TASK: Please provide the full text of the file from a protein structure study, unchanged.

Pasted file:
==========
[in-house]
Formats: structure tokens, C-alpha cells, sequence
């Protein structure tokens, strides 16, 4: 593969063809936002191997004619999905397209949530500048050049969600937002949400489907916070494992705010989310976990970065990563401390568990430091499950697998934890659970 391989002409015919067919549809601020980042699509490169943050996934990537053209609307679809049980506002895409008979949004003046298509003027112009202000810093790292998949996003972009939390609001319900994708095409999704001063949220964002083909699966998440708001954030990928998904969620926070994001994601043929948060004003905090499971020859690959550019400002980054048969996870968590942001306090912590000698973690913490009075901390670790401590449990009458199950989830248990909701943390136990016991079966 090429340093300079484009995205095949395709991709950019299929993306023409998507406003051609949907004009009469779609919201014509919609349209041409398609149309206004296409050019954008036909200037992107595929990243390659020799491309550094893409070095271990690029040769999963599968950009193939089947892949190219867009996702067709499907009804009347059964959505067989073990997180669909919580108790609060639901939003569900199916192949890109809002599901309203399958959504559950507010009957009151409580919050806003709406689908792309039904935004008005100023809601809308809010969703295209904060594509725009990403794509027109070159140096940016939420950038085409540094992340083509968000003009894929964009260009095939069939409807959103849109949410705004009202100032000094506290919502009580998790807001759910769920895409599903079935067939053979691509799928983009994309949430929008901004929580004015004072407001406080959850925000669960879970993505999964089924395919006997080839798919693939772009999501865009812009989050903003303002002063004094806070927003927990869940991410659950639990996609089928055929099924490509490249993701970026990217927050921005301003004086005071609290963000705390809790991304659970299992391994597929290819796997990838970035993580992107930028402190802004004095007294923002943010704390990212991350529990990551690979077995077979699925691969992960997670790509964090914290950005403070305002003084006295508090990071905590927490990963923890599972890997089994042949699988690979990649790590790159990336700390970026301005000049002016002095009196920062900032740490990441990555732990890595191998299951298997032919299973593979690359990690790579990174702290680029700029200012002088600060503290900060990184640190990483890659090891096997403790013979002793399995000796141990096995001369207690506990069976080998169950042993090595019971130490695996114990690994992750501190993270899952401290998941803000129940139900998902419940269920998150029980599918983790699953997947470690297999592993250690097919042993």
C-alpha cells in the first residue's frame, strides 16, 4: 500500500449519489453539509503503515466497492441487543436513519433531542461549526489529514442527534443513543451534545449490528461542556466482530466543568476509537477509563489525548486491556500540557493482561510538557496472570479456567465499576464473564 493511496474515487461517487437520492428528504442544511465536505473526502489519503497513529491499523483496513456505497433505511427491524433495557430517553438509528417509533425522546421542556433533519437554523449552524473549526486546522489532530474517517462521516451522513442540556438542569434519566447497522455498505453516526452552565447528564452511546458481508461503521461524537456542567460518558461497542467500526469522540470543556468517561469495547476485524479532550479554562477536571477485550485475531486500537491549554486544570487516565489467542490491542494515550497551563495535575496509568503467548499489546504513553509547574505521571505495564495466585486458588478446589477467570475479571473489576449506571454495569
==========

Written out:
[in-house]
Formats: structure tokens, C-alpha cells, sequence
């Protein structure tokens, strides 16, 4: 593969063809936002191997004619999905397209949530500048050049969600937002949400489907916070494992705010989310976990970065990563401390568990430091499950697998934890659970 391989002409015919067919549809601020980042699509490169943050996934990537053209609307679809049980506002895409008979949004003046298509003027112009202000810093790292998949996003972009939390609001319900994708095409999704001063949220964002083909699966998440708001954030990928998904969620926070994001994601043929948060004003905090499971020859690959550019400002980054048969996870968590942001306090912590000698973690913490009075901390670790401590449990009458199950989830248990909701943390136990016991079966 090429340093300079484009995205095949395709991709950019299929993306023409998507406003051609949907004009009469779609919201014509919609349209041409398609149309206004296409050019954008036909200037992107595929990243390659020799491309550094893409070095271990690029040769999963599968950009193939089947892949190219867009996702067709499907009804009347059964959505067989073990997180669909919580108790609060639901939003569900199916192949890109809002599901309203399958959504559950507010009957009151409580919050806003709406689908792309039904935004008005100023809601809308809010969703295209904060594509725009990403794509027109070159140096940016939420950038085409540094992340083509968000003009894929964009260009095939069939409807959103849109949410705004009202100032000094506290919502009580998790807001759910769920895409599903079935067939053979691509799928983009994309949430929008901004929580004015004072407001406080959850925000669960879970993505999964089924395919006997080839798919693939772009999501865009812009989050903003303002002063004094806070927003927990869940991410659950639990996609089928055929099924490509490249993701970026990217927050921005301003004086005071609290963000705390809790991304659970299992391994597929290819796997990838970035993580992107930028402190802004004095007294923002943010704390990212991350529990990551690979077995077979699925691969992960997670790509964090914290950005403070305002003084006295508090990071905590927490990963923890599972890997089994042949699988690979990649790590790159990336700390970026301005000049002016002095009196920062900032740490990441990555732990890595191998299951298997032919299973593979690359990690790579990174702290680029700029200012002088600060503290900060990184640190990483890659090891096997403790013979002793399995000796141990096995001369207690506990069976080998169950042993090595019971130490695996114990690994992750501190993270899952401290998941803000129940139900998902419940269920998150029980599918983790699953997947470690297999592993250690097919042993």
C-alpha cells in the first residue's frame, strides 16, 4: 500500500449519489453539509503503515466497492441487543436513519433531542461549526489529514442527534443513543451534545449490528461542556466482530466543568476509537477509563489525548486491556500540557493482561510538557496472570479456567465499576464473564 493511496474515487461517487437520492428528504442544511465536505473526502489519503497513529491499523483496513456505497433505511427491524433495557430517553438509528417509533425522546421542556433533519437554523449552524473549526486546522489532530474517517462521516451522513442540556438542569434519566447497522455498505453516526452552565447528564452511546458481508461503521461524537456542567460518558461497542467500526469522540470543556468517561469495547476485524479532550479554562477536571477485550485475531486500537491549554486544570487516565489467542490491542494515550497551563495535575496509568503467548499489546504513553509547574505521571505495564495466585486458588478446589477467570475479571473489576449506571454495569